This shield 87 has fourfold symmetry in terms of its central longitudinal axis 14, which in the operating position of shield 87 coincides with central axis 14 of magnet system 10. Shield 87 consists of end plates 88 and 89 running perpendicular to central longitudinal axis 14, and beam-shaped iron shielding elements 91 and 92 connecting the said plates together and running parallel to central longitudinal axis 14; the said elements are connected together in a removably solid manner by threaded connectors (not shown). End plates 88 and 89 have circular central openings 93, the diameter of which corresponds to the diameter of central hole 94 of cryostat 13 which contains magnet system 10. Beam-shaped shielding elements 91 and 92 are configured as iron plates with a trapezoidal cross section, the lateral flank surfaces 95 and 96 of which run at 45 degrees to base surfaces 97, 98, and 99, 101, respectively, of the inner beam-shaped shielding elements 91 and outer beam-shaped shielding elements 92, as depicted in FIGS. 9a and 9b; beam-shaped shielding elements 91 and 92 are arranged so that their longitudinal median planes 102 and 103 which run in the direction of central longitudinal axis 14 and intersect along the latter enclose in each case an angle of 45 degrees with the vertical longitudinal median plane 104 of the overall system comprising magnet system 10 and iron shield 87.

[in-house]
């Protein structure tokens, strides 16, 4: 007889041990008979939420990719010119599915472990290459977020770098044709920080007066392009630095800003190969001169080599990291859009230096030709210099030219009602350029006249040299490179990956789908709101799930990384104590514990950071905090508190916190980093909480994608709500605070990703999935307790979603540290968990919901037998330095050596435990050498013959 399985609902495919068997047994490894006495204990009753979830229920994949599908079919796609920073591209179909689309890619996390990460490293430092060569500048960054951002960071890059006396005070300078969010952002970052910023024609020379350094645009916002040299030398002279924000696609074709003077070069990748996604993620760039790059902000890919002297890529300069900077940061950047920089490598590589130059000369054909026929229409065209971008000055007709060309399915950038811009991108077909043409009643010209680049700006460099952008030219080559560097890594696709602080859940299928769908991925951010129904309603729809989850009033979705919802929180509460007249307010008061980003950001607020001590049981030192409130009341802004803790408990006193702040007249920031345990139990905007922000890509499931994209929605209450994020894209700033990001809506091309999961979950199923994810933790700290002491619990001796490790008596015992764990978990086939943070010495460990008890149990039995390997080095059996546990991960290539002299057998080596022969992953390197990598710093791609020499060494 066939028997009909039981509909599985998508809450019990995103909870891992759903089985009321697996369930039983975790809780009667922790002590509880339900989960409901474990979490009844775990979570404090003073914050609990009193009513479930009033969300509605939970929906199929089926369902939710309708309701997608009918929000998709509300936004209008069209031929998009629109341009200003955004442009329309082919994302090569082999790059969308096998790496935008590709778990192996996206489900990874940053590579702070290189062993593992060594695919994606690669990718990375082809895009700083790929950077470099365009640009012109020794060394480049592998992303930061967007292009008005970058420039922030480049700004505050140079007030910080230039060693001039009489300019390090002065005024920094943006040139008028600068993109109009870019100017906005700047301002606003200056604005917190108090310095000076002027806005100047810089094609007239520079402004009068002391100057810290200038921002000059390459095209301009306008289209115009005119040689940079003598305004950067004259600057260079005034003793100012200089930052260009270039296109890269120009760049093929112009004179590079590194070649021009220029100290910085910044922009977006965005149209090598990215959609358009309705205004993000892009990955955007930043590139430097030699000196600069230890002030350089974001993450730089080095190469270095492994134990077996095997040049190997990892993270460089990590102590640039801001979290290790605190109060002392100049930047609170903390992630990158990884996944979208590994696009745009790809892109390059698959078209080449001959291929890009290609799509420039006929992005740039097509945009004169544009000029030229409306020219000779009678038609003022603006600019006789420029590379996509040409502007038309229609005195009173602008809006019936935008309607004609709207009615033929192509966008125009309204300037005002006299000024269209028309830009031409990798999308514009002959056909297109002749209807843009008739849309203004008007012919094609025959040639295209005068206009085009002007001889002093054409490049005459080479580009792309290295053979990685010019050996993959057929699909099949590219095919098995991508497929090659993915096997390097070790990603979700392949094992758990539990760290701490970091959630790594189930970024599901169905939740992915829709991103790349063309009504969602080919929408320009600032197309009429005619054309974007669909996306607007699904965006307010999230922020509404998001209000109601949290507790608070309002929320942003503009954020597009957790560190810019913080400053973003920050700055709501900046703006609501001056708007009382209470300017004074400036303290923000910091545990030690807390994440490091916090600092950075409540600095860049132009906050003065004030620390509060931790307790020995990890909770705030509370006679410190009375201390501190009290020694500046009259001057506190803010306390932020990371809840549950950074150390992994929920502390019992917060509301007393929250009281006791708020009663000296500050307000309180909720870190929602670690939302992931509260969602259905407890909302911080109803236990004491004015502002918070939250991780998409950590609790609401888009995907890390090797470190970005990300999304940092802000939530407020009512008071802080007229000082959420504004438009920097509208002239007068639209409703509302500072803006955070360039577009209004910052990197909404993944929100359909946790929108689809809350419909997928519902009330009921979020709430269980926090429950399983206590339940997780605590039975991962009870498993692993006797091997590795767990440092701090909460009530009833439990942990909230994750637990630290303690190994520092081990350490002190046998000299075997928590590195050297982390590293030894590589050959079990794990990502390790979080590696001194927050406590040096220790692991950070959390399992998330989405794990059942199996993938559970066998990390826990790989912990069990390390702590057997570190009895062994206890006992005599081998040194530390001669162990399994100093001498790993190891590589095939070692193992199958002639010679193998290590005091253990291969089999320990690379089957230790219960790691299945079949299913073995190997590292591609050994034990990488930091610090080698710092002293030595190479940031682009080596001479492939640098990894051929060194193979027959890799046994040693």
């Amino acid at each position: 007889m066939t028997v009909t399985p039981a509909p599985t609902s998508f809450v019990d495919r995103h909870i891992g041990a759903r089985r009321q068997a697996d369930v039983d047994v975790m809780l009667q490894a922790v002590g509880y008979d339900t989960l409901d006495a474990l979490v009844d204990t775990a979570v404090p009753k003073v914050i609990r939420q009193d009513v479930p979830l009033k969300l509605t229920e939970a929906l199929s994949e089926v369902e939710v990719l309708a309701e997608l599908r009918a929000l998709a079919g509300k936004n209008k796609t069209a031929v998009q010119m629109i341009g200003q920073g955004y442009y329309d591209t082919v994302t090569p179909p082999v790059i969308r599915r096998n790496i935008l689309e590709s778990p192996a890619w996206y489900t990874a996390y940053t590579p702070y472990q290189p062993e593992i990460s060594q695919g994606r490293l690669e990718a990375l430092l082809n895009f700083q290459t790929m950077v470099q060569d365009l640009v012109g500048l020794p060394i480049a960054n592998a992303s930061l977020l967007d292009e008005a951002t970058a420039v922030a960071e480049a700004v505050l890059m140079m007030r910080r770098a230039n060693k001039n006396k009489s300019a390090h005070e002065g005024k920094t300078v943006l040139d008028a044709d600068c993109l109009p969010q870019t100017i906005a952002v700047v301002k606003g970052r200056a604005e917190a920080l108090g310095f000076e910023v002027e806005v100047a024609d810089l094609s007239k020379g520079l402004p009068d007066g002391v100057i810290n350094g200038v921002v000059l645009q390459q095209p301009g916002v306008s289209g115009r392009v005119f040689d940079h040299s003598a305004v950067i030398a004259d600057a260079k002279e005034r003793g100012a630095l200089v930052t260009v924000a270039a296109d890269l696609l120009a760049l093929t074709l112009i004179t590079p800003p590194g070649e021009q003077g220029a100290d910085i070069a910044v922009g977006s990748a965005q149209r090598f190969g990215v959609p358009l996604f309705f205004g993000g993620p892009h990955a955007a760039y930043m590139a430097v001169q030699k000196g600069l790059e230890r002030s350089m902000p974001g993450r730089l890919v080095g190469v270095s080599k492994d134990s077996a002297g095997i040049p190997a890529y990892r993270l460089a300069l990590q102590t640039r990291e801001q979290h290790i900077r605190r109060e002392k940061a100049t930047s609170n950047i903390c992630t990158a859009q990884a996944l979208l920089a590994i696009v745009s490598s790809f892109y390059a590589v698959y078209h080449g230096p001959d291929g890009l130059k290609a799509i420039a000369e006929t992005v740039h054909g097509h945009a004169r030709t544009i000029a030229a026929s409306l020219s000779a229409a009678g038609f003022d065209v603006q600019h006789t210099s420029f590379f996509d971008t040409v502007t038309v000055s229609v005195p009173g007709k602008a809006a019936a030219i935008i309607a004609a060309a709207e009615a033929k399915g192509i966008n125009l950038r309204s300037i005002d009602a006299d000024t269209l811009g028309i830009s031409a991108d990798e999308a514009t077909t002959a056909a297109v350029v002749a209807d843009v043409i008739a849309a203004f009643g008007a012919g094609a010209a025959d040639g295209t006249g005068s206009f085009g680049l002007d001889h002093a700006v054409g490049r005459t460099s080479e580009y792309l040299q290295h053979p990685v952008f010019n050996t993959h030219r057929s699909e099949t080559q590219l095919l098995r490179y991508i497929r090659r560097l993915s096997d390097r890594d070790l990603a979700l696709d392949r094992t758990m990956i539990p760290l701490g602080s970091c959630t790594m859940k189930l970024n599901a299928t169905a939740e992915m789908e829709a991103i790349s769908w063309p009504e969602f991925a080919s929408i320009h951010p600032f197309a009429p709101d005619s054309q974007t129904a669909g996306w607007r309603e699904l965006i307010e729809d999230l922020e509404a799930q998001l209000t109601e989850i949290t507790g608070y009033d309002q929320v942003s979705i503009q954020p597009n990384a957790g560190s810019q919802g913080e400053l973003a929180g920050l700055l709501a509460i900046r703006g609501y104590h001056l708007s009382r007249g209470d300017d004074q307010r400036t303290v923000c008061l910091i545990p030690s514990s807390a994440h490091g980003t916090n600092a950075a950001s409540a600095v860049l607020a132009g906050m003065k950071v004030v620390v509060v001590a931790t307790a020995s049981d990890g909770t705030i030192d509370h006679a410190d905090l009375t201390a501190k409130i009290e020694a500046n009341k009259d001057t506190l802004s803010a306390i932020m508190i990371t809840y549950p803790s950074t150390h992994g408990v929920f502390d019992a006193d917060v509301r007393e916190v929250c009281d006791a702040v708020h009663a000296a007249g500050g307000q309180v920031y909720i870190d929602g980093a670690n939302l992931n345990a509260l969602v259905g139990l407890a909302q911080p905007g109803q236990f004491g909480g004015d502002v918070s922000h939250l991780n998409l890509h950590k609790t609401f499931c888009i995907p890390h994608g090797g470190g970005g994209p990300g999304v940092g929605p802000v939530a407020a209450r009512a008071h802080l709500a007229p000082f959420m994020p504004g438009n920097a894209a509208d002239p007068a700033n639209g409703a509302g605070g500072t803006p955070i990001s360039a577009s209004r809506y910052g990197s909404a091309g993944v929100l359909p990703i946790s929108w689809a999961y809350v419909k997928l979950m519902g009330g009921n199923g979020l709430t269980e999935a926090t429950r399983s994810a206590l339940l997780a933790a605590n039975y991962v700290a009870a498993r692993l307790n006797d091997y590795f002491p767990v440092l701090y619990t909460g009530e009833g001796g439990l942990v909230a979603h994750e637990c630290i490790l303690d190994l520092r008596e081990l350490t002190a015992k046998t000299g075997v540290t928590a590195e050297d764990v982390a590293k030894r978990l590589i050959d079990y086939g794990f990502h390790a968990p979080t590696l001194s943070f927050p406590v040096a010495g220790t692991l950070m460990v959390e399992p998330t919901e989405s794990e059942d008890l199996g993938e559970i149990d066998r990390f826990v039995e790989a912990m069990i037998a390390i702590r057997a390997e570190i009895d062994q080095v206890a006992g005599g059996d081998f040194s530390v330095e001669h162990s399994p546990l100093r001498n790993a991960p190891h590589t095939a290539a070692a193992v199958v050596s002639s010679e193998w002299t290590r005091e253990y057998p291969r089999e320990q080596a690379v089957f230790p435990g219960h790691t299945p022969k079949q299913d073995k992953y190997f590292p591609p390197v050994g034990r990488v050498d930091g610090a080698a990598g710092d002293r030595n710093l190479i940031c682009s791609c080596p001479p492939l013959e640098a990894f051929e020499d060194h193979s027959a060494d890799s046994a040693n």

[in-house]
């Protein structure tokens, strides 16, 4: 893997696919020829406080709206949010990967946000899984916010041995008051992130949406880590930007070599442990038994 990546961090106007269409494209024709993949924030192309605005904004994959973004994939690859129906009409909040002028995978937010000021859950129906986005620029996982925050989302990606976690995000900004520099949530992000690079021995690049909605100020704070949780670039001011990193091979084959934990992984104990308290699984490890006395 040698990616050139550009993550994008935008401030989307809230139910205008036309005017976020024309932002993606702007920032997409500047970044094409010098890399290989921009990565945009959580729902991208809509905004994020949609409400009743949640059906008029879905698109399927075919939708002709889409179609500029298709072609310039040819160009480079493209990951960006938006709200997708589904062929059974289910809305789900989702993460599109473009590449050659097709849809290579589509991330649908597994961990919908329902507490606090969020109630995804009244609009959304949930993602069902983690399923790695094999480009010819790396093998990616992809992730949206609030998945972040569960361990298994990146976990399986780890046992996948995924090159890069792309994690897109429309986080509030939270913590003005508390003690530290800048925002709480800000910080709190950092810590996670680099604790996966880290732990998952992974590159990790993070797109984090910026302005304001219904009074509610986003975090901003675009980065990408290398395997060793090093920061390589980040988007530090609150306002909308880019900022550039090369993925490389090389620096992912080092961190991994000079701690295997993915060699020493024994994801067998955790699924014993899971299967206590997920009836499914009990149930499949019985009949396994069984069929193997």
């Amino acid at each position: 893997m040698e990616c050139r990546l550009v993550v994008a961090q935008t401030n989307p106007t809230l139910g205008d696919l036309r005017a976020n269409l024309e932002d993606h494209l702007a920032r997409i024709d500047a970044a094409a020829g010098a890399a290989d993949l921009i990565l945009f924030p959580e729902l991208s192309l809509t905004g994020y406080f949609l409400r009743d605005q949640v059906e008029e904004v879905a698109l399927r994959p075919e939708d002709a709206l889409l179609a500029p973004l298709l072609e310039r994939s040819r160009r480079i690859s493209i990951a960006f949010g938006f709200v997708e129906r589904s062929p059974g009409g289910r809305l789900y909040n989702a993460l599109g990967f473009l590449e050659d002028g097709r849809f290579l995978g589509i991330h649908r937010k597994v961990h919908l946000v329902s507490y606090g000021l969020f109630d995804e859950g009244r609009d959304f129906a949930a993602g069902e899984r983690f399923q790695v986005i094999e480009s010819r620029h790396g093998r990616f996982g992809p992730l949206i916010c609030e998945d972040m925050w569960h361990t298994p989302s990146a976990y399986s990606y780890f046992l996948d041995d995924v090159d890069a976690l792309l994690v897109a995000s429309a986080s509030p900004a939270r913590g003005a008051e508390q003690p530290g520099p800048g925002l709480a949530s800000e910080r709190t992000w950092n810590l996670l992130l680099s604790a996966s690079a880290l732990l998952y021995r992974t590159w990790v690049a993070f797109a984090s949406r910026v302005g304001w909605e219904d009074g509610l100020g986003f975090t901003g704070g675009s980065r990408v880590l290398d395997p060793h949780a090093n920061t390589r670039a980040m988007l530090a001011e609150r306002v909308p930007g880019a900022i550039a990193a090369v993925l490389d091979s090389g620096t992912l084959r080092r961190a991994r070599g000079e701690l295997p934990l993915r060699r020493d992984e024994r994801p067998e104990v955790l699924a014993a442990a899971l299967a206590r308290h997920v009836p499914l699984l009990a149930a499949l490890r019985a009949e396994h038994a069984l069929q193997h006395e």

Iron shield 87 is configured so that end plates 88 and 89 can be placed in the immediate vicinity of the annular end surfaces of the casing of cryostat, and possibly even in contact with it, and also so that the radial distance between inner beam-shaped shielding element 91 and the outer casing surface of the cryostat casing is small, i.e., a few centimeters, so that iron shield 87 directly surrounds cryostat 13 when viewed in section in the latter's circumferential direction.

By appropriately taking into account the effect of iron shield 87 on the field profile inside magnet system 10, it is possible to achieve improved field homogeneity when the latter is in high-field mode. The same applies, analogously, to the case in which the magnet system is operated with only one of its two field coils 11 or 12, although then the iron shield must be adaptable to the particular mode in order to achieve optimum field homogeneity.